Time staggers for a moment, but rather than waking up curled into a ball beside a pool of my own vomit, I return to consciousness standing inside the gates of Avani Grey’s compound. The car clicks and sparks beside me, its front end a mess of shattered plastic, bent metal, and splattered blood. The wrecked bodies of two guards lay suspiciously close to the driveway, obviously killed by the impact of a fast moving vehicle.
So much for using the cover story Javier arranged up for me.
Turning towards the manor house, I see another guard running towards me across the lawn, cradling a compact submachine gun.
My eyes open from what I had assumed to be a blink and I am standing over the third guard, inspecting the damage done by my unlocked handgun.
Whatever Schuster’s cooks put in my cocktail, it’s clearly hitting me hard.
Reality becomes a shattered glass, my mind the bloody fingers of a drunkard numbly struggling to piece the fragments back together. I lose all sense of time until the pistol grip slams into my palm, alerting me to the death of four YuriCo executives seated around a table.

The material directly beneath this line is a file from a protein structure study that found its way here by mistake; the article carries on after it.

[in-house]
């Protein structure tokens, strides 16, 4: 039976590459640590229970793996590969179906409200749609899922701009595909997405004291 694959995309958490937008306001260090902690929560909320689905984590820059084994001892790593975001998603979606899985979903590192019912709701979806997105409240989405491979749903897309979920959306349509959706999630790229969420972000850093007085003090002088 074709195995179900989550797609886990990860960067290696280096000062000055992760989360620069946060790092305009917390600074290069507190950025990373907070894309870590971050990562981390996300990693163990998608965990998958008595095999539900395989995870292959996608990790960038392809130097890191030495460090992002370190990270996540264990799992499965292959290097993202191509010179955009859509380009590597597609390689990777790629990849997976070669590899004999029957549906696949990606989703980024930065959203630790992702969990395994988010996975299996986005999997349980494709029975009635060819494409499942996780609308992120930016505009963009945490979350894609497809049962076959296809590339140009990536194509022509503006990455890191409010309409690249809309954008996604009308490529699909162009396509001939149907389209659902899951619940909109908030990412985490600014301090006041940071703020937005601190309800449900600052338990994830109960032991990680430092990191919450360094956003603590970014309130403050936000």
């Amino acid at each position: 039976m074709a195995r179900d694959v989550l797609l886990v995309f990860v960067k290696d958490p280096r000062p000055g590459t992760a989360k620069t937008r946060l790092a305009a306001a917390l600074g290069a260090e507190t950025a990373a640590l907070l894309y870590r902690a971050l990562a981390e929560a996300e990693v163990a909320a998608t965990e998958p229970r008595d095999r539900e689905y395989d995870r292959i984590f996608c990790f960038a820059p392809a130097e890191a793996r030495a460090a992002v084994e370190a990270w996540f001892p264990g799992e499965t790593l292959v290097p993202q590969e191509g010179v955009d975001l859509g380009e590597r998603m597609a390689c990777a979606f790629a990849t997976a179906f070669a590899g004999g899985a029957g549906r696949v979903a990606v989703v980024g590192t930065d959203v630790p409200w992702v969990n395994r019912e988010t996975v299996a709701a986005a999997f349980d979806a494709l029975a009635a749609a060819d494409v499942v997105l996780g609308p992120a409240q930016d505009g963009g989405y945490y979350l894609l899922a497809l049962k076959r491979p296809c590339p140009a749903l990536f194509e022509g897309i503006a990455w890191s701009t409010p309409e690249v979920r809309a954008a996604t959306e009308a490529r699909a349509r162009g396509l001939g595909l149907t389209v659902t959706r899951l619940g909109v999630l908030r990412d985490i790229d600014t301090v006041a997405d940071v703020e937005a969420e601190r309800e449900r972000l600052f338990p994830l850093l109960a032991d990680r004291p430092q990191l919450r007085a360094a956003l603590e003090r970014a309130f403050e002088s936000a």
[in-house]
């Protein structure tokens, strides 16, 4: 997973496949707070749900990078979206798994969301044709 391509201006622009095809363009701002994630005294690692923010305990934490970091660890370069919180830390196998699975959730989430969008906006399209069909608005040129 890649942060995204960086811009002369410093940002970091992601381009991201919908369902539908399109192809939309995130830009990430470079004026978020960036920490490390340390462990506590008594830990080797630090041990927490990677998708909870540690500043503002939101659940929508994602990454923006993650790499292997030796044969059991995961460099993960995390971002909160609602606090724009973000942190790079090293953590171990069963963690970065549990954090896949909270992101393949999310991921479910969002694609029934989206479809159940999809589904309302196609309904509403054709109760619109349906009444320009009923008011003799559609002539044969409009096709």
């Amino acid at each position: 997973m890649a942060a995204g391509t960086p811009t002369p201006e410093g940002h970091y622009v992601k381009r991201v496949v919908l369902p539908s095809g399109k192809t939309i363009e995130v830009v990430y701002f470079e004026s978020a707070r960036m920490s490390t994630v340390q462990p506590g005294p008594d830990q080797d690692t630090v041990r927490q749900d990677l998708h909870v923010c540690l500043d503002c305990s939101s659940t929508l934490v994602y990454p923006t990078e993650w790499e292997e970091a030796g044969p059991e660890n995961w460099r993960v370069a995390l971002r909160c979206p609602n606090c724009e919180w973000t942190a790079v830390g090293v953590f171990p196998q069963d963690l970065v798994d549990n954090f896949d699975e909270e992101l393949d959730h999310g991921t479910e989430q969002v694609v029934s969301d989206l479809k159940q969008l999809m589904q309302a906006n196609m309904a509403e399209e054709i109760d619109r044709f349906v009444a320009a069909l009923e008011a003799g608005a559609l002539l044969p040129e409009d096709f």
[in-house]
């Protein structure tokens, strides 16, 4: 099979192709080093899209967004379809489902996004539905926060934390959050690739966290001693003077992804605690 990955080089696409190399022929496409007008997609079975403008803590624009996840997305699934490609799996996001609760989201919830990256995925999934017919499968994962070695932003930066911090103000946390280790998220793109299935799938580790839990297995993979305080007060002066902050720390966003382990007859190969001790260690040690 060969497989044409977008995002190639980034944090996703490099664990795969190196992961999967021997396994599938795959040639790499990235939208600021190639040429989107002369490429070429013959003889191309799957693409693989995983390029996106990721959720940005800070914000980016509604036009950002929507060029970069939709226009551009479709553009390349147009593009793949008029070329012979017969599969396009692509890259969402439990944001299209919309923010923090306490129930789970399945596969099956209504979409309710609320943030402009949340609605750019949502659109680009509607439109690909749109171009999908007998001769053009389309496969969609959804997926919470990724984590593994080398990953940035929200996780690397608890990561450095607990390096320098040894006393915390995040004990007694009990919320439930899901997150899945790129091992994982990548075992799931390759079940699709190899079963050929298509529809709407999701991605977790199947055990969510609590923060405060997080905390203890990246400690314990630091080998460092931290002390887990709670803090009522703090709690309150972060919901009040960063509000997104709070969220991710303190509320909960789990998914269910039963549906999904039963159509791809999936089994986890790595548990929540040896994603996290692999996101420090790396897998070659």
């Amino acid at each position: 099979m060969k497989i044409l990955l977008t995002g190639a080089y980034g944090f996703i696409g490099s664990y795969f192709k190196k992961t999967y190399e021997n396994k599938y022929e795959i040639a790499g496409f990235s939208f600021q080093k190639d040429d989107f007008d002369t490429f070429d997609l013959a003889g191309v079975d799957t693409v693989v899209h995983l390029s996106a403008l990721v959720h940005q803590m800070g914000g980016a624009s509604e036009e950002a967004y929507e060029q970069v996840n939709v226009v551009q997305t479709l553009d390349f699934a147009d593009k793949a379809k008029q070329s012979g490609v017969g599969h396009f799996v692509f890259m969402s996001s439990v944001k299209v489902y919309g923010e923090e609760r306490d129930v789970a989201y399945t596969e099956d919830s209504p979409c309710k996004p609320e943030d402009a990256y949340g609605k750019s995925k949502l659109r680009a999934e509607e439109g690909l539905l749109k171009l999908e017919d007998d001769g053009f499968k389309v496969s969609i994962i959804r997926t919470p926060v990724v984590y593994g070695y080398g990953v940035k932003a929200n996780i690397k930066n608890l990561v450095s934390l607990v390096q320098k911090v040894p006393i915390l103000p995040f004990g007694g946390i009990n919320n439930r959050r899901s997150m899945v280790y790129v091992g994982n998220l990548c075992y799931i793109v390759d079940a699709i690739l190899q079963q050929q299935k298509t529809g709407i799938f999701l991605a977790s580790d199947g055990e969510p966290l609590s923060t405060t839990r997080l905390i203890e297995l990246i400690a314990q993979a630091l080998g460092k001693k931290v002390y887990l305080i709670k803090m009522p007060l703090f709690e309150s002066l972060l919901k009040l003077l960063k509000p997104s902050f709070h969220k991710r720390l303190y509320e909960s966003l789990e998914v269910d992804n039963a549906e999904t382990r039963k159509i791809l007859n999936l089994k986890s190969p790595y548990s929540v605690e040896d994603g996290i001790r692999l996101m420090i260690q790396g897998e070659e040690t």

A fifth dying figure stands across from me, her eyes wide as she clutches at the hole in the midst of her orange dress, mouth gaping with a scream as the nanites in my bullet consume her from within.
Who is she?
Why does this woman have two bodies?
Two more of the damned Vakha clones burst in through the doors, weapons drawn. Before they can target me, I fire my last bullet into one of them, then flick my wrist and throw my empty gun at the other. That serves as distraction enough for me to close the distance between us and sink a ceramic blade into his throat. Hot blood sprays across my hand and I feel the old daemon rising up in terror, but I rip my blade free and wash away my fear in the waterfall of blood coursing down Vakha’s chest.
A blink. A break in time that ought to end with me screaming on the floor, unable to move as fear consumes my soul. But under the influence of Schuster’s drugs I instead open my eyes to find myself standing at a bar in a gold-paneled ballroom, my blade buried in the gut of a balding old man dressed in an expensive t-shirt and acid washed jeans which do nothing to make him appear young or cool.
His eye lock on to mine and I watch dispassionately as the light fades from them. What is one life compared to the tens of thousands I saw lost in the plague?